Knight News obtained this formal letter UCF interim President Thad Seymour sent to Provost Elizabeth Dooley on Jan. 13, citing regulation UCF-3.040(17)(c). It is not known if the situation has changed to encompass more of this regulation since Jan. 13.
The first announcement about Dooley's paid leave can be read here.

UCF interim President Thad Seymour has named Michael Johnson, dean of the College of Sciences, to serve as interim provost while the university looks into concerns that led to Seymour placing Provost Elizabeth Dooley on administrative leave on Jan. 10.

“Because we do not have a defined timeline for Provost Dooley’s paid administrative leave, I believe it is in our best interest to name a full-time interim provost,” Seymour said in a Thursday news release.

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Johnson takes the place of Jana Jasinski, vice provost for Faculty Excellence, who was named by Seymour to serve as acting provost when Dooley was placed on paid administrative leave.

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Knight News made several requests for UCF to provide transparency regarding the concerns, but UCF spokesman Chad Binette said in a Thursday email the university will not be discussing the topic. 

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“Provost Dooley remains on paid administrative leave. As President Seymour’s note mentioned, we do not have a timeline for the duration of her leave,” Binette said in an email. “Administrative leave can be used for a variety of reasons as outlined in UCF regulation 3.040 (17). We are not elaborating on the concerns, out of respect for Provost Dooley’s privacy and the process that is ongoing.”

Binette cited UCF-3.040 (17) in a Thursday email, which lists three possible subcategories.

According to UCF’s Human Resources policy:

“For A&P and USPS, administrative leave and pay status decision under this section will be made by the CHRO or designee. If paid, administrative leave under this section shall not count as hours worked for purposes of calculating overtime and shall not accrue. An employee may be placed on administrative leave for the following:

(a) If it is determined that the employee’s presence in the workplace may result in damage to property, or injury to the employee or others.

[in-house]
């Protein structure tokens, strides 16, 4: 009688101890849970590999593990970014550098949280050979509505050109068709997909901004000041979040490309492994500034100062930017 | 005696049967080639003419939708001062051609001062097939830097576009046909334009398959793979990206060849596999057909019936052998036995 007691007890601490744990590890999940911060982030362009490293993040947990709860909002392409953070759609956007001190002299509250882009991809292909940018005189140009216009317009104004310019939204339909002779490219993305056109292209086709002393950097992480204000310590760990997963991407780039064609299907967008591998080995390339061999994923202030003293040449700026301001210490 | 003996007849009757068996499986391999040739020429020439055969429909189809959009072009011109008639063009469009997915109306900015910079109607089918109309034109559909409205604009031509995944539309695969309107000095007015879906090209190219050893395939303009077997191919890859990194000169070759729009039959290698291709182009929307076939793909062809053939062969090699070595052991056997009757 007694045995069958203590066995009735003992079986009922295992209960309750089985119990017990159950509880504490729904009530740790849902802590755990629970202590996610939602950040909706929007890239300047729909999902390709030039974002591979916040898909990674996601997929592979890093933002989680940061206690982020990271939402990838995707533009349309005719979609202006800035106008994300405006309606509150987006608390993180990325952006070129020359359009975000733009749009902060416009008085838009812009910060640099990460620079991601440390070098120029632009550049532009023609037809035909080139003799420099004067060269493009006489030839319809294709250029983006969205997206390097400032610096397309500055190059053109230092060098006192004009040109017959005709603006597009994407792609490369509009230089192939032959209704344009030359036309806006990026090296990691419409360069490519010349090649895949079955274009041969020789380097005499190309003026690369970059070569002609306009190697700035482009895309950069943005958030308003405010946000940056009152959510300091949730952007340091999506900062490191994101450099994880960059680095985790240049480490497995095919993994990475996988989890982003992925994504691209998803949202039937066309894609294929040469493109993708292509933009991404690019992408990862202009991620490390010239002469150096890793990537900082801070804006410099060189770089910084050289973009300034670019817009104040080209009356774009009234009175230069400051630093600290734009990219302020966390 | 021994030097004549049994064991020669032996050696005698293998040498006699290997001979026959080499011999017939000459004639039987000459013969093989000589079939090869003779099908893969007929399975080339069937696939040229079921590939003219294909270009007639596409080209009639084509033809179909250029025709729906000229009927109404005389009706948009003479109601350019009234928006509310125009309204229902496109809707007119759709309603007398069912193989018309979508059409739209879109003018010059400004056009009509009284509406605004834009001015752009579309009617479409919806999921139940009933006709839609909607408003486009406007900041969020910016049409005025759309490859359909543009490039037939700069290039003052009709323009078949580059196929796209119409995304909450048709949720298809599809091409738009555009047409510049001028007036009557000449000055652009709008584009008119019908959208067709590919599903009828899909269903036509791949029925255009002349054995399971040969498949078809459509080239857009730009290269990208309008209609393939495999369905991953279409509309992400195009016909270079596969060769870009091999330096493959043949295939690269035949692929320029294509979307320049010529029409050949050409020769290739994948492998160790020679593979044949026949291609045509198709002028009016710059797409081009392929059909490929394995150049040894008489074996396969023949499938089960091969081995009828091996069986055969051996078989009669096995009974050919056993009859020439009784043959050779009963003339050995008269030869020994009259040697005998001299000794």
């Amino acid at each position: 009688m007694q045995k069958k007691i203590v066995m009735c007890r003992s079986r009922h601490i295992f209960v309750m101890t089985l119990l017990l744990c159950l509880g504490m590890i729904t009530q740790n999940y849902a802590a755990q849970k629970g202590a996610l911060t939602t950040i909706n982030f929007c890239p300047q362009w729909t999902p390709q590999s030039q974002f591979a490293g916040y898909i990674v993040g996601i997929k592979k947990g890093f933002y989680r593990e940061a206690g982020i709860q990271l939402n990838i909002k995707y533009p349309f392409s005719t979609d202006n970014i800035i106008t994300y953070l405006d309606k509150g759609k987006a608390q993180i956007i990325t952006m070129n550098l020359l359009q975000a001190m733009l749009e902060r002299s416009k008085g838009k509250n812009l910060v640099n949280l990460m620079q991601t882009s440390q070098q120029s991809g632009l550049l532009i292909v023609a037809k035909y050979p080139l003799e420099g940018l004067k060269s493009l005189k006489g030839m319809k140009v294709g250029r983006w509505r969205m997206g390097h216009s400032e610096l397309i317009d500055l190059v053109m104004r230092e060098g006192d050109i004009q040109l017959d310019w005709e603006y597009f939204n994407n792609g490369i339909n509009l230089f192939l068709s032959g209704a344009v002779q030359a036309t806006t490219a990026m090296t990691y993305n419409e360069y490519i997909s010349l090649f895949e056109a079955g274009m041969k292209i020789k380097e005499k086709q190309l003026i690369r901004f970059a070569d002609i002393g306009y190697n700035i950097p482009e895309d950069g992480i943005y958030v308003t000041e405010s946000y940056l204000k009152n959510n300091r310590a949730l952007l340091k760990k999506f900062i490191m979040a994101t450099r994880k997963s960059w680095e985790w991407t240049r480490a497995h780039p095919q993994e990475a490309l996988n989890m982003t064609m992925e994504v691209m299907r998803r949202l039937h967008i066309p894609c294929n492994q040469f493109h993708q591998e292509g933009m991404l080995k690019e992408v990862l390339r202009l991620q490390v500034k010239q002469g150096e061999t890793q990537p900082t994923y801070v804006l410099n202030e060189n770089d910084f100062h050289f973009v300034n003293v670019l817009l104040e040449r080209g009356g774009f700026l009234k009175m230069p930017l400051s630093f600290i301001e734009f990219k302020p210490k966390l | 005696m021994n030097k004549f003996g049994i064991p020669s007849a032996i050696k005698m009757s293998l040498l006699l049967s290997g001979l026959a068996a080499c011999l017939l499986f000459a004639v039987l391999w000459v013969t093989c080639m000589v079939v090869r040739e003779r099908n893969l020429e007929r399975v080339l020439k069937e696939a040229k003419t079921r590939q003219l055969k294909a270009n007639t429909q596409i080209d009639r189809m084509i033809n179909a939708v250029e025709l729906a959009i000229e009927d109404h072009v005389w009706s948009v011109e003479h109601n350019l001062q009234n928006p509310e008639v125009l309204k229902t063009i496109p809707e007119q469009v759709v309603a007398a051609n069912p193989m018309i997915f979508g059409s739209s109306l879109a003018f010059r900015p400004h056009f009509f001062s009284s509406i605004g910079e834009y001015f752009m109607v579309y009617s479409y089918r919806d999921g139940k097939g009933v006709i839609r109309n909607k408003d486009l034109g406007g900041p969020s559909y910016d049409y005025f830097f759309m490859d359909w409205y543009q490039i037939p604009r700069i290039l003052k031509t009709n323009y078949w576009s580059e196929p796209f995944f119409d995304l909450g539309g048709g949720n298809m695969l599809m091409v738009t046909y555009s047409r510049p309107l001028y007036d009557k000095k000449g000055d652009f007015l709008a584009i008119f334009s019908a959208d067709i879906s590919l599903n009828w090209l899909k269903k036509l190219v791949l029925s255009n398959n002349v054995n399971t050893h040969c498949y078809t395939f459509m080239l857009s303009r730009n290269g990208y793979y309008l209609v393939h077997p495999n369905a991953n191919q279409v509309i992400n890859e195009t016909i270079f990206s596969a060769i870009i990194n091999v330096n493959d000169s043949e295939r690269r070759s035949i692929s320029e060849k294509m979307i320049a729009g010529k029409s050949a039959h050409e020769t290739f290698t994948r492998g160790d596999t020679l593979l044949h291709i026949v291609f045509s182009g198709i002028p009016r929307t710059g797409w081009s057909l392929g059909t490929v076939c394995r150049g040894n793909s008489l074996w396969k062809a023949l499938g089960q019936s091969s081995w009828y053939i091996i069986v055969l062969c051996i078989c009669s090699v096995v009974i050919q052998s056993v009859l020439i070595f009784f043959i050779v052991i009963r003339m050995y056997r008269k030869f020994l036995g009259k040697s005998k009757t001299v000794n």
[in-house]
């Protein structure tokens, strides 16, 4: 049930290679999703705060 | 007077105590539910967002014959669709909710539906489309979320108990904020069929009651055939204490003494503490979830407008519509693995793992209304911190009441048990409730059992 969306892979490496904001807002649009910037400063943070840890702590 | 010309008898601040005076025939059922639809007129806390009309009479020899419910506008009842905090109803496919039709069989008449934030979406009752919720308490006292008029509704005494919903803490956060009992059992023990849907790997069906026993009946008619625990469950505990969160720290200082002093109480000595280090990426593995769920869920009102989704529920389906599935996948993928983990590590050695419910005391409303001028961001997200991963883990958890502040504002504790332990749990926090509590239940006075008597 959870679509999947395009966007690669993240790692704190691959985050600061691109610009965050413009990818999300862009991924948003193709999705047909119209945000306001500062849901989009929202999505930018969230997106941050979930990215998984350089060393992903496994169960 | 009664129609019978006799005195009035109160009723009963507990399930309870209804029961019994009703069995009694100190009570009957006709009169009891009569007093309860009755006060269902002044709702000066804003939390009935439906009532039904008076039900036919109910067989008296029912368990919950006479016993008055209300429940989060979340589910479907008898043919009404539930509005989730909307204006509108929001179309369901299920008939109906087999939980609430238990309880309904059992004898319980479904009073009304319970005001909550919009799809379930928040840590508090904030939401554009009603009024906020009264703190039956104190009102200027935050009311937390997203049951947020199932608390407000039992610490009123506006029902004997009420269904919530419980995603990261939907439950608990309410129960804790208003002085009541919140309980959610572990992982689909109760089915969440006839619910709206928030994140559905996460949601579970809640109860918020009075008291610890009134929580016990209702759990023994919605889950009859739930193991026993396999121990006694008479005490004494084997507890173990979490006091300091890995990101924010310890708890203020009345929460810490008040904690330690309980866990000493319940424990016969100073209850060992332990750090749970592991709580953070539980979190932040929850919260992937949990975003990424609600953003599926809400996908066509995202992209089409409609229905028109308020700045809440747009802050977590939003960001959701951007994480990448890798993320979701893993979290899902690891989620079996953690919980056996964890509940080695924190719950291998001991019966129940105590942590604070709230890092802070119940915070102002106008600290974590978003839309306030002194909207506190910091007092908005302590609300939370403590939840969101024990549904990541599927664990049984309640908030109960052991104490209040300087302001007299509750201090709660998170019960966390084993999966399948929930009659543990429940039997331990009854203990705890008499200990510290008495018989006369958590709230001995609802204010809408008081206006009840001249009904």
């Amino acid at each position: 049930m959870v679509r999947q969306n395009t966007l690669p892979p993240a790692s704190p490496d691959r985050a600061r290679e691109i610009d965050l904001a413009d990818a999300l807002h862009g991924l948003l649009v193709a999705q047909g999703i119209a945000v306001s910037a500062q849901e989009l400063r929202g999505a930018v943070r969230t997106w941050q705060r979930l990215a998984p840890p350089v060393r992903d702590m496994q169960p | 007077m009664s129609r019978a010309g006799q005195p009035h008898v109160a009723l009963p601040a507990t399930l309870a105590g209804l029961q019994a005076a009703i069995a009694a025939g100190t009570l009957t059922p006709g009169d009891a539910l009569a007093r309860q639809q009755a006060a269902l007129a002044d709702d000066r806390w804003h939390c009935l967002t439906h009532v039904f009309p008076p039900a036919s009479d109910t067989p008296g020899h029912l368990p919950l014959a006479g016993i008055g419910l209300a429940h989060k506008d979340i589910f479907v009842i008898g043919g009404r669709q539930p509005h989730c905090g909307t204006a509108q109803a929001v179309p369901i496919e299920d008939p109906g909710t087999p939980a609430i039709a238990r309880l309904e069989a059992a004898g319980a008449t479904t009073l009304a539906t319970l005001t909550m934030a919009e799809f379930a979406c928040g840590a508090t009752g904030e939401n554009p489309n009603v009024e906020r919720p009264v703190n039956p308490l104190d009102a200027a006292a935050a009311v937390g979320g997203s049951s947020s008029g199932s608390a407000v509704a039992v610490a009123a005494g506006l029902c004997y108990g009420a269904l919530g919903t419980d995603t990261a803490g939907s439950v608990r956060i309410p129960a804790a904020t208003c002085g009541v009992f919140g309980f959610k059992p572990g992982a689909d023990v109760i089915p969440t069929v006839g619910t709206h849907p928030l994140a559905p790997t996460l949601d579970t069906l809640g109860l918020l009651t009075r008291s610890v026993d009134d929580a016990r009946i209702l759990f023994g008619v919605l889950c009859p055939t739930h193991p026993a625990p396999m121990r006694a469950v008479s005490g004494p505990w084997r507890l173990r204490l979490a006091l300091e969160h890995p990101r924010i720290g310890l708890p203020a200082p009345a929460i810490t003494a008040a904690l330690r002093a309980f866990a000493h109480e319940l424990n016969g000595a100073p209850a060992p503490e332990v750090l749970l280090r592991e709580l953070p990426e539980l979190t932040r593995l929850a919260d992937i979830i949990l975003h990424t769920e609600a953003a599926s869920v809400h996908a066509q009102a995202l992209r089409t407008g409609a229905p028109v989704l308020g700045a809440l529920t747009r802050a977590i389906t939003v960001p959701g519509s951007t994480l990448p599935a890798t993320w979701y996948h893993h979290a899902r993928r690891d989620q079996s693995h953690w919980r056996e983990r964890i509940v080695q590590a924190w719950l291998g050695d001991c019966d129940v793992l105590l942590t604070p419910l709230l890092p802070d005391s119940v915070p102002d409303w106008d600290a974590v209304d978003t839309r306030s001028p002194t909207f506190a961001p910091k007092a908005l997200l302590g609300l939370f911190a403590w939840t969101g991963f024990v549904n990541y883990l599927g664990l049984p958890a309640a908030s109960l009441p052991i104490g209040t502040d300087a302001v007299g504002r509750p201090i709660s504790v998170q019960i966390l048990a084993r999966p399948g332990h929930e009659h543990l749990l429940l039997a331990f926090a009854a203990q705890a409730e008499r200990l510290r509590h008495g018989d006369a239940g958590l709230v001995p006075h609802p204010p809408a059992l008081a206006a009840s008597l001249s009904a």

(b) When the employee is under investigation. 
(c) Where deemed appropriate to unique or specific circumstances related to the employee and/or if determined to be in the best interest of the University,” according to the UCF HR website

In the records request, Knight News obtained the formal notice Seymour sent to Dooley on Jan. 13 — three days after the announcement was made regarding her paid leave — citing UCF-3.040 (17) (c).

“Where deemed appropriate to unique or specific circumstances related to the employee and/or if determined to be in the best interest of the University,” according to the policy, available on UCF’s Human Resources website

Knight News obtained this formal letter UCF interim President Thad Seymour sent to Provost Elizabeth Dooley citing regulation UCF-3.040(17)(c) on Jan. 13. It is not clear if the regulation was applied beyond this document obtained from UCF Communications.

In his Jan. 10 statement, Seymour said Dooley was aware and agreed to the situation. 

“She agreed this decision allows her to temporarily step away while we work to fully understand concerns that have been raised, and I appreciate her commitment to cooperate,” he said. 

The former vice provost for Teaching and Learning and dean of the College of Undergraduate Studies had been serving as the interim provost since April 2018.

Dooley served as interim provost before the Provost Search Committee, led by Johnson, selected her in October 2018 to fill the role full-time, according to her change in position announcement written by former UCF President Dale Whittaker.

Johnson has been at UCF since 1990, starting solely in the Department of Physics but eventually working in numerous roles in university leadership.

According to Johnson’s bio, he has served in the IT Governance Committee, overseeing academic global programs, chairing dean and provost searches, serving as associate dean and interim chair, and he also has served several years in the provost’s office dealing with faculty collective bargaining agreement negotiations, grievances, and discipline.

This is a developing story. Check back for updates.